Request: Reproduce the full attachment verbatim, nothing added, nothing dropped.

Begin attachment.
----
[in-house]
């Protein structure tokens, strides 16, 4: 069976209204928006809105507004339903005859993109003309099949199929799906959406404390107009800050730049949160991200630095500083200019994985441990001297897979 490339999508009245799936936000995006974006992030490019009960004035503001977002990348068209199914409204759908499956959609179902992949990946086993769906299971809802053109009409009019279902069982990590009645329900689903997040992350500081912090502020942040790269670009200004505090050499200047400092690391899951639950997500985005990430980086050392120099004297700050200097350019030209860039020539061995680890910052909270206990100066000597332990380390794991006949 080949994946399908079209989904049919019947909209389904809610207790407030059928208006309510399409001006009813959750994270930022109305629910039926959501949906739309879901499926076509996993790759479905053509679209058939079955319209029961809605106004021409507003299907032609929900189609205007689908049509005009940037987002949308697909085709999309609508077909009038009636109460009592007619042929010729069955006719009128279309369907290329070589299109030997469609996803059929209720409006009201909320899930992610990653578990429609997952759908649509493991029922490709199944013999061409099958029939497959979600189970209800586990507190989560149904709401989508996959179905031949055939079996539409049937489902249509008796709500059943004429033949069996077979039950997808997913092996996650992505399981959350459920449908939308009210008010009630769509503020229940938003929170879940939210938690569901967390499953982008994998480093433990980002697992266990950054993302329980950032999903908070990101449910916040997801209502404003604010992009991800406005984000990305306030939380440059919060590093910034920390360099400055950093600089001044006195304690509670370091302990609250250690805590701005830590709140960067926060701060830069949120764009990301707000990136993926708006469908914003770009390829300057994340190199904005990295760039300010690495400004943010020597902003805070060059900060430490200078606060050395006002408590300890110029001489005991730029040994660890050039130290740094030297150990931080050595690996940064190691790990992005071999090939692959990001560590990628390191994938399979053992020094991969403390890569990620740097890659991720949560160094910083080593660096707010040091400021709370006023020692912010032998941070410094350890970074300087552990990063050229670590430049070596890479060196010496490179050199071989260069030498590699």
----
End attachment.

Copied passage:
[in-house]
């Protein structure tokens, strides 16, 4: 069976209204928006809105507004339903005859993109003309099949199929799906959406404390107009800050730049949160991200630095500083200019994985441990001297897979 490339999508009245799936936000995006974006992030490019009960004035503001977002990348068209199914409204759908499956959609179902992949990946086993769906299971809802053109009409009019279902069982990590009645329900689903997040992350500081912090502020942040790269670009200004505090050499200047400092690391899951639950997500985005990430980086050392120099004297700050200097350019030209860039020539061995680890910052909270206990100066000597332990380390794991006949 080949994946399908079209989904049919019947909209389904809610207790407030059928208006309510399409001006009813959750994270930022109305629910039926959501949906739309879901499926076509996993790759479905053509679209058939079955319209029961809605106004021409507003299907032609929900189609205007689908049509005009940037987002949308697909085709999309609508077909009038009636109460009592007619042929010729069955006719009128279309369907290329070589299109030997469609996803059929209720409006009201909320899930992610990653578990429609997952759908649509493991029922490709199944013999061409099958029939497959979600189970209800586990507190989560149904709401989508996959179905031949055939079996539409049937489902249509008796709500059943004429033949069996077979039950997808997913092996996650992505399981959350459920449908939308009210008010009630769509503020229940938003929170879940939210938690569901967390499953982008994998480093433990980002697992266990950054993302329980950032999903908070990101449910916040997801209502404003604010992009991800406005984000990305306030939380440059919060590093910034920390360099400055950093600089001044006195304690509670370091302990609250250690805590701005830590709140960067926060701060830069949120764009990301707000990136993926708006469908914003770009390829300057994340190199904005990295760039300010690495400004943010020597902003805070060059900060430490200078606060050395006002408590300890110029001489005991730029040994660890050039130290740094030297150990931080050595690996940064190691790990992005071999090939692959990001560590990628390191994938399979053992020094991969403390890569990620740097890659991720949560160094910083080593660096707010040091400021709370006023020692912010032998941070410094350890970074300087552990990063050229670590430049070596890479060196010496490179050199071989260069030498590699």